Beth Fertig is WNYC’s Contributing Editor for Education. She previously covered politics, which included City Hall during the Giuliani administration, and the U.S. Senate campaigns of Charles Schumer and Hillary Clinton. She also covered transportation and infrastructure.
Parents of Special Needs Kids Concerned About Missing Boy
Tuesday, October 08, 2013 - 05:50 PM
As police continue to search for a 14-year-old boy with autism who has been missing since Friday, some parents of children with special needs question how the vulnerable student could have left his school unattended.
Avonte Oquendo was seen on surveillance walking out of the Riverview School in Long Island City (also reported as the Center Boulevard School) between 12:30 p.m. and 1 p.m. He is not able to speak.
Gloria Corsino is president of the parents council for students in District 75, which is for children with the most serious special needs. She has two teenage sons with autism and said news of the missing boy is "devastating." Her own 13-year-old son is nonverbal and attends P.S. 723 in the Bronx; her 14-year-old, who she describes as "minimally verbal," attends P.S. 811 in the Bronx.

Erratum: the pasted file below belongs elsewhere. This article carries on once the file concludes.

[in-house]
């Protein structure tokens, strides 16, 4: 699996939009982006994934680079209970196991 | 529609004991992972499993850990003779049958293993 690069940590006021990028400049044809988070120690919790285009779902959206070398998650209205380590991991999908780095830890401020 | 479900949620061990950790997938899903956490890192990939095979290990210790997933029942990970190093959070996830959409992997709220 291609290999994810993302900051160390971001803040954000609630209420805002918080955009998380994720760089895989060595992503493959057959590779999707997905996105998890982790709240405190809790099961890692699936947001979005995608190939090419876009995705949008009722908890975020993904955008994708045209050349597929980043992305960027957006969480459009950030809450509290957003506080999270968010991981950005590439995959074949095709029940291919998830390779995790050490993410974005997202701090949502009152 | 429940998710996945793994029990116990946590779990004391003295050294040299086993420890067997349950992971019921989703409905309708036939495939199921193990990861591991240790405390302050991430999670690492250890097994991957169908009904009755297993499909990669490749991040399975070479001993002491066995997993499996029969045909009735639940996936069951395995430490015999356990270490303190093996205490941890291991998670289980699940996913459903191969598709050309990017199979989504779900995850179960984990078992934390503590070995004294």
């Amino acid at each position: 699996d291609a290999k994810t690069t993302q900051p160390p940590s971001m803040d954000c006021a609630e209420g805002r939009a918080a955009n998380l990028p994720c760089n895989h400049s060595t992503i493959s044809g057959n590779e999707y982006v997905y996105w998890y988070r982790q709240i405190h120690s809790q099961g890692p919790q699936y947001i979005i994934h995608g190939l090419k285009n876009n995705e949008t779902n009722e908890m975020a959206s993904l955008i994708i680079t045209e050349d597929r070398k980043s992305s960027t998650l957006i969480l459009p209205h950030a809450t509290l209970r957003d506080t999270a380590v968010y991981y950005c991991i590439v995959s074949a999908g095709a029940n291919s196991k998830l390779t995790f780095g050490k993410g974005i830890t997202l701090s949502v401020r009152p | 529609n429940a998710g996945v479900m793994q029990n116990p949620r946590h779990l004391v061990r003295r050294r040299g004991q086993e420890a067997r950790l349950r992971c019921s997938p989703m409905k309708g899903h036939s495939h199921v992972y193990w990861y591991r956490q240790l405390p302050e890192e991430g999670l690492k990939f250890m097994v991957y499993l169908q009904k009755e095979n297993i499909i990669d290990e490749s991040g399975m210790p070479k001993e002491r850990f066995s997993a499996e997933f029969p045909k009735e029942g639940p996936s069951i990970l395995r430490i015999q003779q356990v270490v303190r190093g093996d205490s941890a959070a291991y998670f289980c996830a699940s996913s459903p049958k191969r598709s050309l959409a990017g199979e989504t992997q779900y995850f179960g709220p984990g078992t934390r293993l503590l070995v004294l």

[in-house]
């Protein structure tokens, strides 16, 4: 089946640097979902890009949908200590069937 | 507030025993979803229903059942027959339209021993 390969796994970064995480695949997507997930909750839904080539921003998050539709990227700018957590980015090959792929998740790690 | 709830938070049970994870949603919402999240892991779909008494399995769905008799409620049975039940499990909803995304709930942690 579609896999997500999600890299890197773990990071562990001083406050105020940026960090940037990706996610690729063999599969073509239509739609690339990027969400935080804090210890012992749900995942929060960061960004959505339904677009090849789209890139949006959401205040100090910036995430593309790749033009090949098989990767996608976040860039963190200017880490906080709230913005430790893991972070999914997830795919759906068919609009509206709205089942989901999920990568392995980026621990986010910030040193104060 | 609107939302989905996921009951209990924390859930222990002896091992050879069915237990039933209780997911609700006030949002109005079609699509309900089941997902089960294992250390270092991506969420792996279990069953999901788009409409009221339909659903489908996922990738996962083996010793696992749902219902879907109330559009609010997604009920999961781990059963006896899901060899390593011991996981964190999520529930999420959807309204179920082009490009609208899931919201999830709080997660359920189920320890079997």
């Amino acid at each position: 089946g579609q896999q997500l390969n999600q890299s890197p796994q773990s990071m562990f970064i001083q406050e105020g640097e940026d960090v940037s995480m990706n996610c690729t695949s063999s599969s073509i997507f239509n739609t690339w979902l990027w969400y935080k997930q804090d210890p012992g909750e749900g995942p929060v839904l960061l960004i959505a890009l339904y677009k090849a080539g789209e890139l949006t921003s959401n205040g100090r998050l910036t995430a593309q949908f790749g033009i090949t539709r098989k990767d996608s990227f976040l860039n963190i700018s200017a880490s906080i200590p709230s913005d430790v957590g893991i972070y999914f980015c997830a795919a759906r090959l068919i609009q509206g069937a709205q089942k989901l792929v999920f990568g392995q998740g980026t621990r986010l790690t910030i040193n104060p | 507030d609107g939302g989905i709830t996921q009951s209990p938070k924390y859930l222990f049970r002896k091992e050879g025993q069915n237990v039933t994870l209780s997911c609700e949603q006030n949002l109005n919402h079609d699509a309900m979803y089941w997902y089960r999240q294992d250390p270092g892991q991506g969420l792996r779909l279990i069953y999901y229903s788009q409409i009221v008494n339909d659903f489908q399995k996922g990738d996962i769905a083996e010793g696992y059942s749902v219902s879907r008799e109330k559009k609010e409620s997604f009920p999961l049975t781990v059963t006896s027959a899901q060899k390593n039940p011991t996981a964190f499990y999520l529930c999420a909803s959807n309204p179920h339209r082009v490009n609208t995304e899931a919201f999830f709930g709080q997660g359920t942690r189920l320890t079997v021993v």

Because of their disabilities, Corsino said they each have crisis paraprofessionals, or school aides, who are supposed to help them all day. Oquendo's mother has told media outlets her son had a paraprofessional. Corsino wondered how the boy could have wandered away.
"An investigation should be done," she said, adding "somewhere along the line someone might have missed a cue."
The Department of Education will not comment on the matter, saying only that it is under police investigation.
Corsino said children with disabilities are not supposed to leave the school before the end of the day unless they are signed out and accompanied by a parent, family member or other authorized adult. She said the District 75 parents council will draft a resolution calling for the Department of Education to explain what happened.
She said children with autism need to be closely watched because they aren't aware of danger.
"A lot of children who have autism tend to be very, very hyper and will run off because that's the nature of who they are."
Anyone who may have seen the boy is asked to call the NYPD Crime Stoppers at 800 577-8477.